As we proceeded north, we saw many Florida plates running the same direction we were. I'm not sure of the significance of this at this time of year, but we knew where the large number of Ontario licences were going. We were also passed by two ARCA Racing Series trailers heading back from Talladega. Their race was early in the weekend while the Sprint Cup race would be this afternoon.
I considered taking the by-pass around Cincinnati but realized it was Sunday (retired folk often have trouble knowing what day it is) and decided to go through the middle of the city on I-75. Before we reached the Ohio line, we passed the famous Florence Y'all water tower, which had guys working on top of it. We stopped at the Flying J in Crittenden, Kentucky and got the propane tank topped off so we would have fuel to run the furnace when the temperature got below freezing at home. Gas price here was $3.899. Then we started down the long Covington Hill and across the Ohio River into the Buckeye State.
My shock of the day came as soon as I started hooking up. My first step was usually to get the surge protector and plug it into the campground 30 Amp outlet. But when I looked in the basement, the surge protector was missing. Now this isn't just any surge protector. It is a large unit that is so sophisticated it takes over two minutes to analyze a power feed before allowing any juice through. With all the circuits on a motorhome, especially expensive ones like the refrigerator, you can't be too careful (although Sherm laughs at me). I paid almost $250 for it. But I remembered changing my routine when I disconnected this morning and, instead of pulling the protector first and putting it in the compartment, I pulled the power cord and stowed it. Bad move. I called the Renfro Valley KOA and said they would look for it.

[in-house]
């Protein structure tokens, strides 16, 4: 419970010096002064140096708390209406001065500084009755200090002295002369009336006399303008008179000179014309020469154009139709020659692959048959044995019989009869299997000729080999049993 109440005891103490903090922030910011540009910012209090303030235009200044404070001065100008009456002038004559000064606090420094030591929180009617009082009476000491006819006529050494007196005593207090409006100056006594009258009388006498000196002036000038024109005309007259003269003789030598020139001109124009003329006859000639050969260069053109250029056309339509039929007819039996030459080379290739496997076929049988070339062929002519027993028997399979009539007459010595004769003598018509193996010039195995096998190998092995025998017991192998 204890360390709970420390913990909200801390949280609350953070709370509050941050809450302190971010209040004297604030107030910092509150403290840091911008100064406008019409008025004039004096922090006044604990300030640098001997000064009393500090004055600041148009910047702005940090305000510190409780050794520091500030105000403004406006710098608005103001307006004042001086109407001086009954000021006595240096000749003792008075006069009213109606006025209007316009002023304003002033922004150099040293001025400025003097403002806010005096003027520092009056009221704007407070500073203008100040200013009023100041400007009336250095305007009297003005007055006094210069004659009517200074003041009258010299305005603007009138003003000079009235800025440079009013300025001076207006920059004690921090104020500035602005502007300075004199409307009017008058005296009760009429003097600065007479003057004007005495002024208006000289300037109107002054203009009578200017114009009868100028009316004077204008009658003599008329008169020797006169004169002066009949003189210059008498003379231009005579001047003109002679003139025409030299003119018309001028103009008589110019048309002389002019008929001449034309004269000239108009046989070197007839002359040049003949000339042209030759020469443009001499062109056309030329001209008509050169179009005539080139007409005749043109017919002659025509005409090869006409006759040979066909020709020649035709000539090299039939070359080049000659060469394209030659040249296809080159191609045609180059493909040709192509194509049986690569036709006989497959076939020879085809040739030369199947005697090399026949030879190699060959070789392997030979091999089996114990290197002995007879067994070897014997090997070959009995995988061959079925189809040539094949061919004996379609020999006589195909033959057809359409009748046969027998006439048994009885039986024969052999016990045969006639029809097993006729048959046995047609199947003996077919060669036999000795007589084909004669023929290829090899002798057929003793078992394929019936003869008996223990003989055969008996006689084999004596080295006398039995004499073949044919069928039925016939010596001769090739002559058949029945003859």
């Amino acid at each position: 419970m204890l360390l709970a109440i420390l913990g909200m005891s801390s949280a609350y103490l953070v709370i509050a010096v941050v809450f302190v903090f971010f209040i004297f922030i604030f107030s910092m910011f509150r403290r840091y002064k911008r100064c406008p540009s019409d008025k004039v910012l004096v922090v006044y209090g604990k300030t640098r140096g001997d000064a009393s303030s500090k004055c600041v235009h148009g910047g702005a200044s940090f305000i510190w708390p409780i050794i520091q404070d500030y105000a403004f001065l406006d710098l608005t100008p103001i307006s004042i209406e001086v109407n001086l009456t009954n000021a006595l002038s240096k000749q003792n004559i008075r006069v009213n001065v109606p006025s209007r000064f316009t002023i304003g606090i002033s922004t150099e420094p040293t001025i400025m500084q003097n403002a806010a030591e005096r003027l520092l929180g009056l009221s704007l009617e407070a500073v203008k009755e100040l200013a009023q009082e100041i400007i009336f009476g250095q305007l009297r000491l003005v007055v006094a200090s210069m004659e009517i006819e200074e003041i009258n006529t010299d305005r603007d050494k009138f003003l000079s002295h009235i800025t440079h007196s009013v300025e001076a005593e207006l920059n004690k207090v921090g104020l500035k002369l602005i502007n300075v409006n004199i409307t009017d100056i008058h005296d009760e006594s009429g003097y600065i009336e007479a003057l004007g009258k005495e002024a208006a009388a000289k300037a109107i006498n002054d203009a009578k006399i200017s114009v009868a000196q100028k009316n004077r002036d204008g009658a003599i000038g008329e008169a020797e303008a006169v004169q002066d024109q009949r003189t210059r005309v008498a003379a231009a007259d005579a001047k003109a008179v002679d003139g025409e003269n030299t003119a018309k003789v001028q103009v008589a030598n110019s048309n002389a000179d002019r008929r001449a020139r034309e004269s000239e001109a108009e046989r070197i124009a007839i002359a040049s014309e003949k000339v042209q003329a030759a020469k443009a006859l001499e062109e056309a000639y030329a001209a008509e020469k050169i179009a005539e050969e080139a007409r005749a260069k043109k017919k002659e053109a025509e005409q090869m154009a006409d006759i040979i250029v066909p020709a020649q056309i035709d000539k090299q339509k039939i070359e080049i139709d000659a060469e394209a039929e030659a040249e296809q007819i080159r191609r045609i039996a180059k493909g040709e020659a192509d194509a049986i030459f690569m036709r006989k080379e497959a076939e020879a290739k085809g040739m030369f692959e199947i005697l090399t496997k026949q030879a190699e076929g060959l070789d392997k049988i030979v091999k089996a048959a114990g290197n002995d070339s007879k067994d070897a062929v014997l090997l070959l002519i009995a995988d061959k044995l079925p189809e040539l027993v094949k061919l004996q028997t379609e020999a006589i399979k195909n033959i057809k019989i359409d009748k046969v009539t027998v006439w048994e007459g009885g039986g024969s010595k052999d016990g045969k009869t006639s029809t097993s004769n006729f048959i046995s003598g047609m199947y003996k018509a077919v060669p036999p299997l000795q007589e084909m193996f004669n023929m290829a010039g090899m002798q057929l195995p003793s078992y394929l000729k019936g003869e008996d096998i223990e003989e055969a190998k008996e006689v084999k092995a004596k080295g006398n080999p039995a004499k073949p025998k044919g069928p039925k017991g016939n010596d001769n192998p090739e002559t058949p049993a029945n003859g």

Since we planned to run all the way to Sudbury tomorrow, over 600 miles, and knew the night temperatures were still below freezing, I dumped the holding tanks and conditioned them each with 1/2 gallon of RV anti-freeze. I also did a full tire check. After the wind died down, I cranked up the TV antenna (no cable TV here) and, while the campground manager suggested we might get six stations, we actually got 14. Maybe the new Wingman antenna attachment does help.
After watching TV for a while, we shut it off and I cranked the antenna back down. Usually, it cranks all the way down firmly but, tonight, at got almost all the way down and then seemed to drop with a clunk. This will have to be checked out when we get home. Making a note to do so, we turned in for what would probably be our last night on the road.
Today's Route (297 motorhome miles):
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